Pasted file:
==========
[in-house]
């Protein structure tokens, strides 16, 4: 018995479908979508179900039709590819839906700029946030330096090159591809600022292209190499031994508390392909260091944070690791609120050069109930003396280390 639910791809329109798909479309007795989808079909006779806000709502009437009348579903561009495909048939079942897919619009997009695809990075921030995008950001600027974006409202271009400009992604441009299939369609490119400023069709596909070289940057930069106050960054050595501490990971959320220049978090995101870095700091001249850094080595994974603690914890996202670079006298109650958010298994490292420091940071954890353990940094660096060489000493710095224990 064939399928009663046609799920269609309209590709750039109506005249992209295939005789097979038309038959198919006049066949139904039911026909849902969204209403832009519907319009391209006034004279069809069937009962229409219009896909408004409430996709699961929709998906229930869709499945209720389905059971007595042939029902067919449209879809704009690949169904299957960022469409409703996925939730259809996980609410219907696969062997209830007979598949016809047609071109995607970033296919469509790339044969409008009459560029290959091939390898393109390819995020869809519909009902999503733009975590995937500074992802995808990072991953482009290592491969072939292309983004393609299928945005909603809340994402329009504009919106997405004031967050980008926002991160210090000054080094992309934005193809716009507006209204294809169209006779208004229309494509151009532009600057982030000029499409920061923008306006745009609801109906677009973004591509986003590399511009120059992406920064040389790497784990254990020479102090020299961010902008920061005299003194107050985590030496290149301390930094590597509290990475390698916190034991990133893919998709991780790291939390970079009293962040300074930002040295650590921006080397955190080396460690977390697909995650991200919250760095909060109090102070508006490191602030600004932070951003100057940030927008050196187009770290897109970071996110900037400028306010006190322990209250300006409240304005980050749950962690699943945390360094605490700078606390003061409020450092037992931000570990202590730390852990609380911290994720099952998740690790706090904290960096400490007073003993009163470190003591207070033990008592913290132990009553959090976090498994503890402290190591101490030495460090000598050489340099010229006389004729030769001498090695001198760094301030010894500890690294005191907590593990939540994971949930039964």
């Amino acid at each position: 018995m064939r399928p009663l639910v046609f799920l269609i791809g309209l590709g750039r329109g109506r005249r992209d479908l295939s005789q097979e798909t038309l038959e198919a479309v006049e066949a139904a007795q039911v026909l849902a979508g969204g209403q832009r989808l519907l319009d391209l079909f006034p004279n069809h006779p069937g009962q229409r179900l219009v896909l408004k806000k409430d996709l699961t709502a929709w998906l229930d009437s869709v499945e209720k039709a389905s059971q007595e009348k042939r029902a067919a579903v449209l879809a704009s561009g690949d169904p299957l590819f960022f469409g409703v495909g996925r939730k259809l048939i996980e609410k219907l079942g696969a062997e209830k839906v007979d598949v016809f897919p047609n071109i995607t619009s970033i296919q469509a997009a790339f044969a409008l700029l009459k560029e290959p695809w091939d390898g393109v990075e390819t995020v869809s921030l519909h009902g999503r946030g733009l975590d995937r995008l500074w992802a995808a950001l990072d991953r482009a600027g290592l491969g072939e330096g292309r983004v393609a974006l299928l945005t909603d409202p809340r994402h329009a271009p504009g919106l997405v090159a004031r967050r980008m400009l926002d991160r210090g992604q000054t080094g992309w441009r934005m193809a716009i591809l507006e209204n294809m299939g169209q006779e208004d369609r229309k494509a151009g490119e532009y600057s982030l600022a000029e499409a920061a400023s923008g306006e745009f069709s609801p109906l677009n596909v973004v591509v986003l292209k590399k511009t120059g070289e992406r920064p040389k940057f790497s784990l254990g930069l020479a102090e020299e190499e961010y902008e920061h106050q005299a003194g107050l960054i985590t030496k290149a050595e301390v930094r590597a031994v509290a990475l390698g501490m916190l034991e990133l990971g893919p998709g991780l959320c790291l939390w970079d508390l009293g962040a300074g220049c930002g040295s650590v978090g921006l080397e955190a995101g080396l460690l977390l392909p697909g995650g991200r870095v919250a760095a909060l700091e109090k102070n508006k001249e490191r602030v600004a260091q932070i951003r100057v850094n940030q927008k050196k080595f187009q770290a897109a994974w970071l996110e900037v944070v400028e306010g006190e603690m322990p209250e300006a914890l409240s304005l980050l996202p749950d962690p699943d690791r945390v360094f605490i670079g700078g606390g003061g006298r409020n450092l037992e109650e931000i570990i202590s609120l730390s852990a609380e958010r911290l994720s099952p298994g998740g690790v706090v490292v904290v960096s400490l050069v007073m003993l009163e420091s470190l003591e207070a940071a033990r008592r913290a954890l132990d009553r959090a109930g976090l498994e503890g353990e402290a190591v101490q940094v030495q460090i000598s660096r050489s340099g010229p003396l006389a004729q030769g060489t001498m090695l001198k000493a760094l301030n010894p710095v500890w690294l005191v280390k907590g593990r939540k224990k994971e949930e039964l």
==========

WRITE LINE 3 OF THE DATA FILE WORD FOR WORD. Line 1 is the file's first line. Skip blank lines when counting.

């Amino acid at each position: 018995m064939r399928p009663l639910v046609f799920l269609i791809g309209l590709g750039r329109g109506r005249r992209d479908l295939s005789q097979e798909t038309l038959e198919a479309v006049e066949a139904a007795q039911v026909l849902a979508g969204g209403q832009r989808l519907l319009d391209l079909f006034p004279n069809h006779p069937g009962q229409r179900l219009v896909l408004k806000k409430d996709l699961t709502a929709w998906l229930d009437s869709v499945e209720k039709a389905s059971q007595e009348k042939r029902a067919a579903v449209l879809a704009s561009g690949d169904p299957l590819f960022f469409g409703v495909g996925r939730k259809l048939i996980e609410k219907l079942g696969a062997e209830k839906v007979d598949v016809f897919p047609n071109i995607t619009s970033i296919q469509a997009a790339f044969a409008l700029l009459k560029e290959p695809w091939d390898g393109v990075e390819t995020v869809s921030l519909h009902g999503r946030g733009l975590d995937r995008l500074w992802a995808a950001l990072d991953r482009a600027g290592l491969g072939e330096g292309r983004v393609a974006l299928l945005t909603d409202p809340r994402h329009a271009p504009g919106l997405v090159a004031r967050r980008m400009l926002d991160r210090g992604q000054t080094g992309w441009r934005m193809a716009i591809l507006e209204n294809m299939g169209q006779e208004d369609r229309k494509a151009g490119e532009y600057s982030l600022a000029e499409a920061a400023s923008g306006e745009f069709s609801p109906l677009n596909v973004v591509v986003l292209k590399k511009t120059g070289e992406r920064p040389k940057f790497s784990l254990g930069l020479a102090e020299e190499e961010y902008e920061h106050q005299a003194g107050l960054i985590t030496k290149a050595e301390v930094r590597a031994v509290a990475l390698g501490m916190l034991e990133l990971g893919p998709g991780l959320c790291l939390w970079d508390l009293g962040a300074g220049c930002g040295s650590v978090g921006l080397e955190a995101g080396l460690l977390l392909p697909g995650g991200r870095v919250a760095a909060l700091e109090k102070n508006k001249e490191r602030v600004a260091q932070i951003r100057v850094n940030q927008k050196k080595f187009q770290a897109a994974w970071l996110e900037v944070v400028e306010g006190e603690m322990p209250e300006a914890l409240s304005l980050l996202p749950d962690p699943d690791r945390v360094f605490i670079g700078g606390g003061g006298r409020n450092l037992e109650e931000i570990i202590s609120l730390s852990a609380e958010r911290l994720s099952p298994g998740g690790v706090v490292v904290v960096s400490l050069v007073m003993l009163e420091s470190l003591e207070a940071a033990r008592r913290a954890l132990d009553r959090a109930g976090l498994e503890g353990e402290a190591v101490q940094v030495q460090i000598s660096r050489s340099g010229p003396l006389a004729q030769g060489t001498m090695l001198k000493a760094l301030n010894p710095v500890w690294l005191v280390k907590g593990r939540k224990k994971e949930e039964l």